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A hot potato: Apple has responded to reports highlighting the unpleasant “jelly scroll” effect some users of its new iPad Mini 6 have noticed. There was speculation over whether this is a hardware or software fault, but according to Cupertino, it’s neither: Apple says it’s normal behavior.
Reports arrived earlier this week of an issue in the well-reviewed iPad Mini 6. When scrolling in portrait mode with lots of text on the screen—reading web pages, for example—one side of the display is moving faster than the other, causing a slight tearing, aka jelly effect. It’s not that easy to notice in everyday use but is pretty apparent in the slowed-down video below.
Here is is slow-mo video of scrolling on the iPad Min I slowed down EVEN MORE in a frame-by-frame step through. Notice how the right moves up faster than the left.— Dieter Bohn (@backlon) September 22, 2021
In normal usage you barely see it, but every now and then it become noticeable. In landscape it goes away entirely pic.twitter.com/iq9LGJzsDI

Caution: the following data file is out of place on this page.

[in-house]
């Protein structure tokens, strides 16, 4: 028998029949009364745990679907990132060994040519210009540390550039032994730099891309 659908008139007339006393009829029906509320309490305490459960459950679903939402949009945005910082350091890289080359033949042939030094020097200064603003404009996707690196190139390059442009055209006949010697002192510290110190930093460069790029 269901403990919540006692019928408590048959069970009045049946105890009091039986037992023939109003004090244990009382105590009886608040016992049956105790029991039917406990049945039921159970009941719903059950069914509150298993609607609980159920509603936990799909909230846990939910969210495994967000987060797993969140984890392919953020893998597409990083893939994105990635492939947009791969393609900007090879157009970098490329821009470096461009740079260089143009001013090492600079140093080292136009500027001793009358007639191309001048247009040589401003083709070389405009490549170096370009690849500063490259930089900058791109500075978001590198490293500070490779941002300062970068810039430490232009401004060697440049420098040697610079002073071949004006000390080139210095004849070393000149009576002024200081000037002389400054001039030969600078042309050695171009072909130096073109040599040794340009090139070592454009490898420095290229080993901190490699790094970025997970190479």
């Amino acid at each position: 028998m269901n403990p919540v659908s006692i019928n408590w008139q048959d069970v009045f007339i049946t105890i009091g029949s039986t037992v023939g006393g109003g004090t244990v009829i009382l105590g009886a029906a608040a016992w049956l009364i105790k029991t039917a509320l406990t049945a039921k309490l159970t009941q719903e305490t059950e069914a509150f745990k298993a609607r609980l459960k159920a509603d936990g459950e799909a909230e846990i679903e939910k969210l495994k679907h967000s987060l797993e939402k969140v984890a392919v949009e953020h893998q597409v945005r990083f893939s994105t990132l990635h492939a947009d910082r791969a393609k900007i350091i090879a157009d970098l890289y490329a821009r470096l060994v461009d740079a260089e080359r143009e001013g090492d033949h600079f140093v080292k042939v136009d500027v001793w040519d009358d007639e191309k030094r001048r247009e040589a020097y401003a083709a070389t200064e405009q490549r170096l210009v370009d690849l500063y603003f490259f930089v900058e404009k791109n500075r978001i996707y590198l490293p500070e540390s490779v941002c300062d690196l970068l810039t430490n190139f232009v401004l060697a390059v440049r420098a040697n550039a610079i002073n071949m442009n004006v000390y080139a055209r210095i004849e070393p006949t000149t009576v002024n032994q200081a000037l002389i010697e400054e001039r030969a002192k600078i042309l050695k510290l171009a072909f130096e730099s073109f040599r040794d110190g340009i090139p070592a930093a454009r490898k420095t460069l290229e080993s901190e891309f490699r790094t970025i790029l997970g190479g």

Responding to the reports, Apple told Ars Technica that there is no issue to fix, and that this is normal behavior for LCD screens because of how they refresh line by line, causing a delay. However, the publication notes that the effect is not noticeable on other 60Hz LCD iPads, such as the latest $329 iPad that was released at the same time and the iPad Air 4. There’s also an invisible line dividing the middle of the screen in the iPad Mini 6 that's not present on other devices.
On the other side of the argument is tech leaker Jon Prosser, who agrees that this is typical behavior for these displays. He adds that it is present in the iPad Air.
regarding the “jelly effect” when scrolling on iPad mini:— Jon Prosser (@jon_prosser) September 27, 2021
yep. typical LCD / 60Hz behavior
happens on the iPad Air too, but that didn’t make the news 🤷♂️😂 pic.twitter.com/V5wJq5SnJx
It should be reiterated that this effect is subtle—many owners say they’ve never seen it—and is only really apparent when slowly scrolling in portrait mode. Unfortunately, that’s the orientation most people use while browsing the web, and once you see the jelly effect, it’s hard to ignore.
Most people agree that the issue is small enough not to detract from the iPad Mini 6’s positive reviews, though some buyers of the $499 tablet may disagree.